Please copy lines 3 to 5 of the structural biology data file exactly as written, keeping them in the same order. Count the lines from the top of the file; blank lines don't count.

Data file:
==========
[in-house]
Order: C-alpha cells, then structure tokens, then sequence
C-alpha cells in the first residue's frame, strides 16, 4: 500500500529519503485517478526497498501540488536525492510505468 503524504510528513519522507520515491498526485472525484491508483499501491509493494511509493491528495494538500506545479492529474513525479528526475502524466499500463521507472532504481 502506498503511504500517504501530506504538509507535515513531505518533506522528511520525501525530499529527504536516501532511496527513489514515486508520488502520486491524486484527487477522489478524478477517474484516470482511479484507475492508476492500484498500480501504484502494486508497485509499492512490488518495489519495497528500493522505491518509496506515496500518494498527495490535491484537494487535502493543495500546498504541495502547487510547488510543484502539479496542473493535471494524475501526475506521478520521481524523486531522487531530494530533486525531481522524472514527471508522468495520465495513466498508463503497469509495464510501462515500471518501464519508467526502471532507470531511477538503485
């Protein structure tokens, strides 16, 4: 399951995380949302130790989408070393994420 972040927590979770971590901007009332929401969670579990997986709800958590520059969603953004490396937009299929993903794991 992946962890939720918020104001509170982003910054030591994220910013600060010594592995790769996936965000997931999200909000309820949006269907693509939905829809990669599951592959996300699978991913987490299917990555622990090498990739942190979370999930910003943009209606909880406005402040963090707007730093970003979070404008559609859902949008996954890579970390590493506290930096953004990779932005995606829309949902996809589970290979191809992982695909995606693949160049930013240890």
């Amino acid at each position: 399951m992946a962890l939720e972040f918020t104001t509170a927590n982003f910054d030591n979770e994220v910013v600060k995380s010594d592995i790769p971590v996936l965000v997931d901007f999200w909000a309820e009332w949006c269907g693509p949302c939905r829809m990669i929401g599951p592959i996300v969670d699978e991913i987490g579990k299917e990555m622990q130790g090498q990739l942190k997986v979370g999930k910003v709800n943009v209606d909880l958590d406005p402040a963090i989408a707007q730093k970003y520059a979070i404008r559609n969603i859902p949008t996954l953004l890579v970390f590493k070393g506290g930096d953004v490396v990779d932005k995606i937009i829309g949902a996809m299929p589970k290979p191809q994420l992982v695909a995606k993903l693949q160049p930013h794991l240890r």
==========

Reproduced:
C-alpha cells in the first residue's frame, strides 16, 4: 500500500529519503485517478526497498501540488536525492510505468 503524504510528513519522507520515491498526485472525484491508483499501491509493494511509493491528495494538500506545479492529474513525479528526475502524466499500463521507472532504481 502506498503511504500517504501530506504538509507535515513531505518533506522528511520525501525530499529527504536516501532511496527513489514515486508520488502520486491524486484527487477522489478524478477517474484516470482511479484507475492508476492500484498500480501504484502494486508497485509499492512490488518495489519495497528500493522505491518509496506515496500518494498527495490535491484537494487535502493543495500546498504541495502547487510547488510543484502539479496542473493535471494524475501526475506521478520521481524523486531522487531530494530533486525531481522524472514527471508522468495520465495513466498508463503497469509495464510501462515500471518501464519508467526502471532507470531511477538503485
């Protein structure tokens, strides 16, 4: 399951995380949302130790989408070393994420 972040927590979770971590901007009332929401969670579990997986709800958590520059969603953004490396937009299929993903794991 992946962890939720918020104001509170982003910054030591994220910013600060010594592995790769996936965000997931999200909000309820949006269907693509939905829809990669599951592959996300699978991913987490299917990555622990090498990739942190979370999930910003943009209606909880406005402040963090707007730093970003979070404008559609859902949008996954890579970390590493506290930096953004990779932005995606829309949902996809589970290979191809992982695909995606693949160049930013240890």
């Amino acid at each position: 399951m992946a962890l939720e972040f918020t104001t509170a927590n982003f910054d030591n979770e994220v910013v600060k995380s010594d592995i790769p971590v996936l965000v997931d901007f999200w909000a309820e009332w949006c269907g693509p949302c939905r829809m990669i929401g599951p592959i996300v969670d699978e991913i987490g579990k299917e990555m622990q130790g090498q990739l942190k997986v979370g999930k910003v709800n943009v209606d909880l958590d406005p402040a963090i989408a707007q730093k970003y520059a979070i404008r559609n969603i859902p949008t996954l953004l890579v970390f590493k070393g506290g930096d953004v490396v990779d932005k995606i937009i829309g949902a996809m299929p589970k290979p191809q994420l992982v695909a995606k993903l693949q160049p930013h794991l240890r």